But the negotiators also knew that an accord would not be reached at the initial gathering in London, in part because Monahan would not be in attendance as some of his allies took stock of the Saudis.
In a meeting, and later at dinner and over cigars, Dunne, Herlihy and al-Rumayyan discussed their approaches to golf and their own lives, testing whether their budding rapport would endure across hours of face-to-face conversations.
Dunne’s personal history made him an unlikely figure to connect with al-Rumayyan. More than one-third of his investment bank’s employees died in the 2001 attacks at the World Trade Center. Dunne had been out of the office playing golf that Tuesday. More than two decades later, after years of supporting the families of the victims, he was meeting with a senior official from a country many people still accused of having a role in the attacks. But al-Rumayyan and his allies, he felt, should not be blamed.
“If someone can find someone that unequivocally was involved with it, I’ll kill him myself,” Dunne told the Golf Channel this past week. “We don’t have to wait around.”
The morning after their dinner, al-Rumayyan and Herlihy beat Dunne and Brian Gillespie, a wealth fund lawyer, in a round at Beaverbrook Golf Club.
At some point before the men parted ways after lunch, Herlihy said he believed it was essential that professional golf be unified. It was another clear signal that the tour was open to an armistice with the wealth fund that had thrown it, and golf at large, into chaos and acrimony.
“Let’s see how that would work,” he replied.
The PGA Tour men told Monahan that he should meet his Saudi rival.
Détentes and nerves
al-Rumayyan was due in Venice in mid-May, scheduled to attend the wedding of the daughter of Lawrence Stroll, the billionaire Formula 1 racing titan. The lagoon’s islands were not exactly rife with golf courses, but the sides agreed that Venice would be where al-Rumayyan and Monahan would meet for the first time.
Monahan, who had risen through Fenway Sports Group and then the PGA Tour before he became commissioner in 2017, had spent months studying and talking about al-Rumayyan.
The tour had capitalized on LIV’s Saudi ties, harnessing American emotion and skepticism to sow moral doubts about the league. But now Monahan would undertake a covert mission to meet the man his team had vilified.
The group from the United States arrived behind schedule, after its plane required a diversion to Farnborough, England. A series of boat rides later, Monahan at last greeted al-Rumayyan and the Saudi executive’s wife and daughters before the men settled into a private session for about two hours.
In the evening, al-Rumayyan went to the wedding, a glitzy gathering dotted with movie stars and world-class athletes. The Americans, preparing for serious negotiations the next day with al-Rumayyan, met for dinner. The trip would also include a meal with al-Rumayyan’s family and some of his closest lieutenants.
To the tour’s negotiators, the meetings in Italy were the most pivotal of the conversations that would continue in video conferences, phone calls and gatherings in San Francisco and New York over less than a month.
During Memorial Day weekend, the PGA Tour’s Cessna Citation X jet hopscotched from New York to San Francisco. Takeout burgers were brought aboard during a brief stop in Omaha, instigated by Michael Klein, the well-connected banker who was working with al-Rumayyan and invited on the trip.
Most of the flight, which also included Monahan, Dunne and Herlihy, was devoted to ironing out some of the remaining details. The men were hoping to finalize things in San Francisco, where al-Rumayyan would attend meetings related to the wealth fund’s other business dealings.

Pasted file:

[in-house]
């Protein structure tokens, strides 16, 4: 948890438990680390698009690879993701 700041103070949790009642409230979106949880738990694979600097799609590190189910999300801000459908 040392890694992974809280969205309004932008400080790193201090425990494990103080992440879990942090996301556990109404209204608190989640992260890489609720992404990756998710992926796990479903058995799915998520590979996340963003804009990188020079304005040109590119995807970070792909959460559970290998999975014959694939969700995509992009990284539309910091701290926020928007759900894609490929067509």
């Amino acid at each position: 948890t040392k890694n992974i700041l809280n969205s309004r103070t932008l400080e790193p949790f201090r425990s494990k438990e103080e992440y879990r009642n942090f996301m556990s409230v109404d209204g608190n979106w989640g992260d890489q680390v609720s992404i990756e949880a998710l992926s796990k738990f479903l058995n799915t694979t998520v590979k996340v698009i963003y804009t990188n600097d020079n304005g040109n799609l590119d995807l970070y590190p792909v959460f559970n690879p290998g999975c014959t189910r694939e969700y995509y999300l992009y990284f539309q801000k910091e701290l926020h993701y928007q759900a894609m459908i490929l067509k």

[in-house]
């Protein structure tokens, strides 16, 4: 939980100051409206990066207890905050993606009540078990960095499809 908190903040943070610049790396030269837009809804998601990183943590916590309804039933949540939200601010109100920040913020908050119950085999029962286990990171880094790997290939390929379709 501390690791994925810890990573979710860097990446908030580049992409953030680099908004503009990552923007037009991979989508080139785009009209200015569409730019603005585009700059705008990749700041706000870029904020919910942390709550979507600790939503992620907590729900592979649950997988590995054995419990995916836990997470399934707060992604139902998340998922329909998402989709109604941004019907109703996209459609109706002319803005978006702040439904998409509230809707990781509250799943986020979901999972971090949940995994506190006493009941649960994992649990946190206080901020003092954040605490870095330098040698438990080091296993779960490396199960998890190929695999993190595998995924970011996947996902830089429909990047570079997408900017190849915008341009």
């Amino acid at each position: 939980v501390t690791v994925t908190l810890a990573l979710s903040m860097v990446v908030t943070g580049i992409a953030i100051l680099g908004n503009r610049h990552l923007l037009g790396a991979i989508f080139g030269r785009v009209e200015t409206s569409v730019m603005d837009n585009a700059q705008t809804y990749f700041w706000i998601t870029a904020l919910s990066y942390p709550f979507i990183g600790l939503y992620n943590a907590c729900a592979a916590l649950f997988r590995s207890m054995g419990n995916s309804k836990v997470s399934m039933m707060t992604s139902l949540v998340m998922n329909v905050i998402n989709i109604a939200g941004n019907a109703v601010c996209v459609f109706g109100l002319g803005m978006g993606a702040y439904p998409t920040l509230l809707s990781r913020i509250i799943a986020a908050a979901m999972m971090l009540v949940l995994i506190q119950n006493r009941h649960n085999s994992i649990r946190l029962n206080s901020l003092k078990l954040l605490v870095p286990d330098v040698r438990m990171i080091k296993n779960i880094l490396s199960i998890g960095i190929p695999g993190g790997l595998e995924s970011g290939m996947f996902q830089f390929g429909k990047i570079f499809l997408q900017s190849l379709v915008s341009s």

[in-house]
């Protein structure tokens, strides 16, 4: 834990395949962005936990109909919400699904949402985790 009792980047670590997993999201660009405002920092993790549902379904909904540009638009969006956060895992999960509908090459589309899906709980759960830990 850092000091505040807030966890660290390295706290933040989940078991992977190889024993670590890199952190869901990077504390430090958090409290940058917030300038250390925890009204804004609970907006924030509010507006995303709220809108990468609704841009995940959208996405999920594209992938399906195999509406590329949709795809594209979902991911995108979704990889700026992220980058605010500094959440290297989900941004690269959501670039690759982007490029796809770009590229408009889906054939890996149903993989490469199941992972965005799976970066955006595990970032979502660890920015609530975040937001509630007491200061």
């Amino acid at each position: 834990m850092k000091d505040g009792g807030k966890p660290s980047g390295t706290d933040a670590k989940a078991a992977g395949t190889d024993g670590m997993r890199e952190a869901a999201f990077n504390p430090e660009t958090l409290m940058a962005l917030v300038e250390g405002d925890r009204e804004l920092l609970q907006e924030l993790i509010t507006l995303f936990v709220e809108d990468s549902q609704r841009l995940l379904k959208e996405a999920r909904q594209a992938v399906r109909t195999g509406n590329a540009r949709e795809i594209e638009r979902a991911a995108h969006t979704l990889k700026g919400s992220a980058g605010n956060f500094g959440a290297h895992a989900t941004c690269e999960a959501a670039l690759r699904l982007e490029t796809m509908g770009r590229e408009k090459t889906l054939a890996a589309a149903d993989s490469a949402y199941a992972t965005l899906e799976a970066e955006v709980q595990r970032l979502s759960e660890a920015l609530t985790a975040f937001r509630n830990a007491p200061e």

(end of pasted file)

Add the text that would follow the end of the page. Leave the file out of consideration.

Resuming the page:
An agreement was close, its terms detailed across mounting pages of legalese, with the new company known simply as “NewCo.” Some of the negotiators were still nervous. A leak before a deal was signed, they were certain, would cause an uproar: How could the PGA Tour consider taking the Saudi money it had denounced?
“What changed?” Monahan would say after the deal became public. “I looked at where we were at that point in time, and it was the right point in time to have a conversation.”
“I recognize that people are going to call me a hypocrite,” he said. “Anytime I said anything, I said it with the information that I had at that moment, and I said it based on someone that’s trying to compete for the PGA Tour and our players. I accept those criticisms. But circumstances do change.”
In the early hours of May 30, after a bargaining marathon, a dozen or so people gathered at a Four Seasons hotel to sign and toast the deal behind closed doors.
The PGA Tour contingent did not linger long. Monahan was due at an Ohio tournament that Jack Nicklaus, who had helped found the modern tour in the 1960s and rejected an offer worth more than $100 million to work with LIV, was hosting.
A signed pact, intended to bring the moneymaking components of the PGA Tour and LIV, like television and sponsorship contracts, into a new company expected to be flush with Saudi cash, did not mean the deal was complete. No one had agreed on how to value assets since the litigation had left the rivals unable to delve into each other’s books. The deal did not demand a specific investment from the Saudis, but promised them the exclusive rights to inject cash into the new company. The PGA Tour would get Monahan as the company’s chief executive and a majority of board seats, including ones filled by Herlihy and Dunne. But al-Rumayyan would be the chairman.
Many antitrust experts expect the agreement will intensify the Justice Department’s scrutiny of professional golf, in part since Monahan said the deal would “take the competitor off of the board.” On Capitol Hill, lawmakers have raced to condemn it.
The tour, though, is expecting an investment well into the billions of dollars. The jockeying with a wealth fund aiming to be worth $1 trillion in the next few years will be over.
On Tuesday morning, after a session in New York to finalize the deal’s rollout, Monahan and al-Rumayyan sat beside each other for a television interview. Around the same time, the cellphones of players around the world lit up with the news.
Monahan soon flew to Toronto to face a gathering of golfers that he called “intense” and “heated.”
Dunne and al-Rumayyan retreated to Long Island’s Deepdale Golf Club for another round.
al-Rumayyan won again.
Mark Mazzetti and Tariq Panja contributed reporting.